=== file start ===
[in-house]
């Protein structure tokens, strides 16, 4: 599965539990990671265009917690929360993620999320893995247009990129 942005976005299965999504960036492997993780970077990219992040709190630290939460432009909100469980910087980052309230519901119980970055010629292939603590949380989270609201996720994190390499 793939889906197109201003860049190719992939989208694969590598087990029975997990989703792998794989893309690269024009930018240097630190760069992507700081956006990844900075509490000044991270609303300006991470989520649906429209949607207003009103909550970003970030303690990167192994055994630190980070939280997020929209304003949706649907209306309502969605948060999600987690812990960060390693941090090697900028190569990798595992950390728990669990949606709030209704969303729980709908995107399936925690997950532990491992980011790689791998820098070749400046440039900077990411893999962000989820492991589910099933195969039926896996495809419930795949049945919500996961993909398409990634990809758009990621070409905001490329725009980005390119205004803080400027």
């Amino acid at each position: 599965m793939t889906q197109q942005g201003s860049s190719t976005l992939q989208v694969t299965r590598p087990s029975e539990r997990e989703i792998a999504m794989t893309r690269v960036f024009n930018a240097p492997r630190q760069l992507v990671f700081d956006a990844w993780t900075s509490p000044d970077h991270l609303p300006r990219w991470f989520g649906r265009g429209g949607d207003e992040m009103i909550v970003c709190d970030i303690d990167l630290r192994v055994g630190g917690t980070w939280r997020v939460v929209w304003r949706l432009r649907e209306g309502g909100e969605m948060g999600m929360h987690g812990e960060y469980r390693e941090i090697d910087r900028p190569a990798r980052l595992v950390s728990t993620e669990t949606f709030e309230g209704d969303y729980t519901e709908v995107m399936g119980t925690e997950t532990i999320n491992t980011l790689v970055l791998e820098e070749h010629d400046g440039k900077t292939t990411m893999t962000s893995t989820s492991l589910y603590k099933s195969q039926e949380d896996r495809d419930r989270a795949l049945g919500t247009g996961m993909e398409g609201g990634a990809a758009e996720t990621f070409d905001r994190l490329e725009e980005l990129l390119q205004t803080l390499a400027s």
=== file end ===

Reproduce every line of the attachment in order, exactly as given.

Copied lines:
[in-house]
């Protein structure tokens, strides 16, 4: 599965539990990671265009917690929360993620999320893995247009990129 942005976005299965999504960036492997993780970077990219992040709190630290939460432009909100469980910087980052309230519901119980970055010629292939603590949380989270609201996720994190390499 793939889906197109201003860049190719992939989208694969590598087990029975997990989703792998794989893309690269024009930018240097630190760069992507700081956006990844900075509490000044991270609303300006991470989520649906429209949607207003009103909550970003970030303690990167192994055994630190980070939280997020929209304003949706649907209306309502969605948060999600987690812990960060390693941090090697900028190569990798595992950390728990669990949606709030209704969303729980709908995107399936925690997950532990491992980011790689791998820098070749400046440039900077990411893999962000989820492991589910099933195969039926896996495809419930795949049945919500996961993909398409990634990809758009990621070409905001490329725009980005390119205004803080400027």
């Amino acid at each position: 599965m793939t889906q197109q942005g201003s860049s190719t976005l992939q989208v694969t299965r590598p087990s029975e539990r997990e989703i792998a999504m794989t893309r690269v960036f024009n930018a240097p492997r630190q760069l992507v990671f700081d956006a990844w993780t900075s509490p000044d970077h991270l609303p300006r990219w991470f989520g649906r265009g429209g949607d207003e992040m009103i909550v970003c709190d970030i303690d990167l630290r192994v055994g630190g917690t980070w939280r997020v939460v929209w304003r949706l432009r649907e209306g309502g909100e969605m948060g999600m929360h987690g812990e960060y469980r390693e941090i090697d910087r900028p190569a990798r980052l595992v950390s728990t993620e669990t949606f709030e309230g209704d969303y729980t519901e709908v995107m399936g119980t925690e997950t532990i999320n491992t980011l790689v970055l791998e820098e070749h010629d400046g440039k900077t292939t990411m893999t962000s893995t989820s492991l589910y603590k099933s195969q039926e949380d896996r495809d419930r989270a795949l049945g919500t247009g996961m993909e398409g609201g990634a990809a758009e996720t990621f070409d905001r994190l490329e725009e980005l990129l390119q205004t803080l390499a400027s």